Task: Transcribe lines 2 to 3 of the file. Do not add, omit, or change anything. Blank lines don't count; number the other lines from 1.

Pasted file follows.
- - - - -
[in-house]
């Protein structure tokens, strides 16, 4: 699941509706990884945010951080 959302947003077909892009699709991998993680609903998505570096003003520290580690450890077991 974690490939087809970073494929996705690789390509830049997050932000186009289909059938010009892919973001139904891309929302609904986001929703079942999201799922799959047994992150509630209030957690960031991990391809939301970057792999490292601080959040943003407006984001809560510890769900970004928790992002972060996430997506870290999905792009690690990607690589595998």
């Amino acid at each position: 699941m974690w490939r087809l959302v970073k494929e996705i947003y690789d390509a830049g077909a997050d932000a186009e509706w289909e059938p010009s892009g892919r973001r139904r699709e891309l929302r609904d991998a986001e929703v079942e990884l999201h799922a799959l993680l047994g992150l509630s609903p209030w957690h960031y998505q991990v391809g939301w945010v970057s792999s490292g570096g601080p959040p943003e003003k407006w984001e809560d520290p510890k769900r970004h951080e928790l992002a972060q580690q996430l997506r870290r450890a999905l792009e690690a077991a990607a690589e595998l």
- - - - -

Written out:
């Protein structure tokens, strides 16, 4: 699941509706990884945010951080 959302947003077909892009699709991998993680609903998505570096003003520290580690450890077991 974690490939087809970073494929996705690789390509830049997050932000186009289909059938010009892919973001139904891309929302609904986001929703079942999201799922799959047994992150509630209030957690960031991990391809939301970057792999490292601080959040943003407006984001809560510890769900970004928790992002972060996430997506870290999905792009690690990607690589595998």
């Amino acid at each position: 699941m974690w490939r087809l959302v970073k494929e996705i947003y690789d390509a830049g077909a997050d932000a186009e509706w289909e059938p010009s892009g892919r973001r139904r699709e891309l929302r609904d991998a986001e929703v079942e990884l999201h799922a799959l993680l047994g992150l509630s609903p209030w957690h960031y998505q991990v391809g939301w945010v970057s792999s490292g570096g601080p959040p943003e003003k407006w984001e809560d520290p510890k769900r970004h951080e928790l992002a972060q580690q996430l997506r870290r450890a999905l792009e690690a077991a990607a690589e595998l």